Other brown, fizzy and overly sweet beverages are available, but these two do bestride the sector like colossi. I believe that research has demonstrated that much of their success is down to brand (and little to do with the flavour of either – though in the past, when Class A drugs were a key ingredient, this may have been less true) and this would explain their heavy use of advertising.
I generally try and eschew the dubious charms of commercial television – and in particular the commercial segments thereof – but am still aware of some of their marketing efforts.
For this thesis I will limit myself to the two companies zero calorie (or, for those of us using the SI system, zero Joule) offerings. In these products, the large volume of sugar in the traditional product is substituted with some combination of artificial sweeteners thus removing any hint of nutritional value at a stroke. The advertising for these two (superficially very similar) products is markedly different – aimed at two totally different segments of the carbonated beverage drinking public.
Diet Coke seems to be marketed at female office workers d’un certain age, consumption of the product being associated with the ladies casting their lecherous gaze over a (I assume) ruggedly handsome manual labourer. This labourer should be partially dis-robed or wet (or preferably both) and should be the only person with a Y chromosome within the office environment. This does seem to presuppose a level of gender segregation in the American office environment of which I was otherwise unaware. Women outside the office – be they housewife or high court judge – and men presumably are not expected to drink Diet Coke (or perhaps drink so much that marketing to them is a waste of time and money).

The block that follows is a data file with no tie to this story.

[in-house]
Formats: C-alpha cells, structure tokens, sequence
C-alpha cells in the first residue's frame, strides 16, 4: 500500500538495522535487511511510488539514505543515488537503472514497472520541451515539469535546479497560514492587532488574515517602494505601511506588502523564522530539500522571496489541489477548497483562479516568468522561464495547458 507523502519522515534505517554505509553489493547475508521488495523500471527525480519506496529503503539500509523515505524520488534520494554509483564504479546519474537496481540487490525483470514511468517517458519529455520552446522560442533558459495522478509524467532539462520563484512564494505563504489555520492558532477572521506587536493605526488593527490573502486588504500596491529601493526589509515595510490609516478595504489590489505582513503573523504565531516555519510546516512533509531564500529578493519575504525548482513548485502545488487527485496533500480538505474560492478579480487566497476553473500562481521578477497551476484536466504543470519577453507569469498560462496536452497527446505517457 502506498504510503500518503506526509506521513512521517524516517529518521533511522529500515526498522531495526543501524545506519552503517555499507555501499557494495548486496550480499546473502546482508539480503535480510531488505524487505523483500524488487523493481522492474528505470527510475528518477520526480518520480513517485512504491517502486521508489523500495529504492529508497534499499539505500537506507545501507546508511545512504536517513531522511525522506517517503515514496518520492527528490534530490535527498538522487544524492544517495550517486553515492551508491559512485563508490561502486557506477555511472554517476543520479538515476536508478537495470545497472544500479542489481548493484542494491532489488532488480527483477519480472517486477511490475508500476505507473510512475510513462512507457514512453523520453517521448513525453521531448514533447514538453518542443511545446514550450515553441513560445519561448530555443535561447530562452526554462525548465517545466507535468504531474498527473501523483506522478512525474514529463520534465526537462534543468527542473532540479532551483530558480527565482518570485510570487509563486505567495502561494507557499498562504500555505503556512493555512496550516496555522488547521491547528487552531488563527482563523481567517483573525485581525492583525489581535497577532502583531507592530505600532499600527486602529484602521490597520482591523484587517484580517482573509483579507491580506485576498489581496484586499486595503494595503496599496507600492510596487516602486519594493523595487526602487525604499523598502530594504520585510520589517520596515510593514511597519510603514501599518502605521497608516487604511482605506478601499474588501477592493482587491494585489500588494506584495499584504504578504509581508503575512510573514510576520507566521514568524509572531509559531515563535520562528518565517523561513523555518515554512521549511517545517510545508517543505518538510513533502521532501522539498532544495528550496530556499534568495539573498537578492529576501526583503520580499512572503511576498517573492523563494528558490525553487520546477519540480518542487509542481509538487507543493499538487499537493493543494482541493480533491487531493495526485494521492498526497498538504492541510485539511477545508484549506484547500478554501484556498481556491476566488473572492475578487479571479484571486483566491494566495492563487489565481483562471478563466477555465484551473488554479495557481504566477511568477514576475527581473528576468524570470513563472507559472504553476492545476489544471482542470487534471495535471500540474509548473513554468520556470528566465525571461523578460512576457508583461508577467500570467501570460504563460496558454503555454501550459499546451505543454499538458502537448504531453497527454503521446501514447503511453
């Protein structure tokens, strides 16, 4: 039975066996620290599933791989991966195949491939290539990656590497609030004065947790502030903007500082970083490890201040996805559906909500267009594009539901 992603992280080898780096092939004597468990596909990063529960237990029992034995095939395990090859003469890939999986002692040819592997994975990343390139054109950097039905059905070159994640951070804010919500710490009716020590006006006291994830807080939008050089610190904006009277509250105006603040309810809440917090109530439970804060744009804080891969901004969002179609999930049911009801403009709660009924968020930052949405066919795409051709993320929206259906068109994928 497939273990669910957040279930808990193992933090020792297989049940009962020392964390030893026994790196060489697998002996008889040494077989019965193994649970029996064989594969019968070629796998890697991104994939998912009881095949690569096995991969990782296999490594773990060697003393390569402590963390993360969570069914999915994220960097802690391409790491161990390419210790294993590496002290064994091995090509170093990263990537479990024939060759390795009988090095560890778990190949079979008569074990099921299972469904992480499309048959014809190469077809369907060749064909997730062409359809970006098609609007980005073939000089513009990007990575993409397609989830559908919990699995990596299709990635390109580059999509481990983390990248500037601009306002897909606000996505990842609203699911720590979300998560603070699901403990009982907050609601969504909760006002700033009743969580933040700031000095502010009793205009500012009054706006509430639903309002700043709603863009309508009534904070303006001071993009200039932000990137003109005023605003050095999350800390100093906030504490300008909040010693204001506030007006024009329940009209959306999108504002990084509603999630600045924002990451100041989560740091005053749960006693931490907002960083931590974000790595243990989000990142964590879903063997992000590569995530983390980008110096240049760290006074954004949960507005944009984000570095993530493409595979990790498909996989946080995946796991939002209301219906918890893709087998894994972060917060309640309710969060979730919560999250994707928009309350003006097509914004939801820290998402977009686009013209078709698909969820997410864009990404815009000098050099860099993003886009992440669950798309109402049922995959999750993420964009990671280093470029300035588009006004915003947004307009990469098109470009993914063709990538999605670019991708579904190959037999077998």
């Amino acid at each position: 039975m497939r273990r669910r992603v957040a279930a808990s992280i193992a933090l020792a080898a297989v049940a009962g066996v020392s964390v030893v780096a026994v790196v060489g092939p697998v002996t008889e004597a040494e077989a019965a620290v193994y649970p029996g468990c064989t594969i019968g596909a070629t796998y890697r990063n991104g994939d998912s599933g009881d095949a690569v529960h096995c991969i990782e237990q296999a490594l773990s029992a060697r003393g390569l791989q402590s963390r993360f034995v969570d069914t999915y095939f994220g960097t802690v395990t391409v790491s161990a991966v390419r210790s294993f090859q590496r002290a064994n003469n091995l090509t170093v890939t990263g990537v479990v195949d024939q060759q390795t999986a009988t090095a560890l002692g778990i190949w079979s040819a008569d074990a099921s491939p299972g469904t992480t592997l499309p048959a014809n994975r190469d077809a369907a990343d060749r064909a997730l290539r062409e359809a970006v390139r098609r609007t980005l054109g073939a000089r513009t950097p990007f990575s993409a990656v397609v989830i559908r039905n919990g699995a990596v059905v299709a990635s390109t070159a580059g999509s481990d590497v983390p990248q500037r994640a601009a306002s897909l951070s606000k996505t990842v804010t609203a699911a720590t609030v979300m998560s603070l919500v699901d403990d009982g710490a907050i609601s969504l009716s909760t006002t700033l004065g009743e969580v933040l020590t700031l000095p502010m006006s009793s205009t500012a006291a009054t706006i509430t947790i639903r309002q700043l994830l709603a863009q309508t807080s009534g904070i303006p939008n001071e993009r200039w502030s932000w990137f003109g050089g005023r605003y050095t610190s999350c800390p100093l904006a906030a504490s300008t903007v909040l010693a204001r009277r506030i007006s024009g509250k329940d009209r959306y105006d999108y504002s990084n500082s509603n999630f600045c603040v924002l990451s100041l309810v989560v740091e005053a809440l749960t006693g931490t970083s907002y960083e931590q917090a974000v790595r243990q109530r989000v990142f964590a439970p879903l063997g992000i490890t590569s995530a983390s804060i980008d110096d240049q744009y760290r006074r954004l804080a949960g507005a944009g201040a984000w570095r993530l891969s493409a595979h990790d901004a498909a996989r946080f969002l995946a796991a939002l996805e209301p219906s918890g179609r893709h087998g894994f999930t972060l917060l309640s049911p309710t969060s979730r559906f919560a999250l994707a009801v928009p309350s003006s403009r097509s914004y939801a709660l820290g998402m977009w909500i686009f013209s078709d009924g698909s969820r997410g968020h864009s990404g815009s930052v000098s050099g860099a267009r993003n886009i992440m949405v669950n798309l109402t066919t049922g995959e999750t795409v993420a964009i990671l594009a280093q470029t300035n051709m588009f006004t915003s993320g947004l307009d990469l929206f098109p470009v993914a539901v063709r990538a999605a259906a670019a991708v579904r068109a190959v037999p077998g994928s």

Pespi Max, on the other hand, seems to be targetting its product exclusively at young men. It used to utilise extreme sports, but has now moved in an interesting new direction. Based on their current ad campaign, the Pepsi Max drinker would seem to be unemployable (though is able to gain an interview) and unable to gain any degree of physical contact with the fairer sex. Luckily, he has two friends and between them they have some facility with the construction of elaborate scams to achieve their goals. I would suggest that our “hero” was perhaps lucky that having faked an imminent asteroid collision, the only person not to flee the bar in which this con was perpetrated was the attractive young woman whom had taken his fancy (it could so easily have been the local drunk) – but I don’t think this weakens the thrust of my argument. Pepsi Max is clearly aimed at young, socially inept and dishonest men – I presume this must be a large enough market to make national TV advertising viable.
Why do such apparently similar products have such divergent audiences – and thus by extension consumers? Is this evidence of some sort of cartel whereby the players have carved up the market between them? Is it time to bring out a brown, sweet (but energy free), fizzy drink for the woman who does not work in an office and who is attracted to thin, dry, intelligent men in glasses? I should perhaps declare an interest here…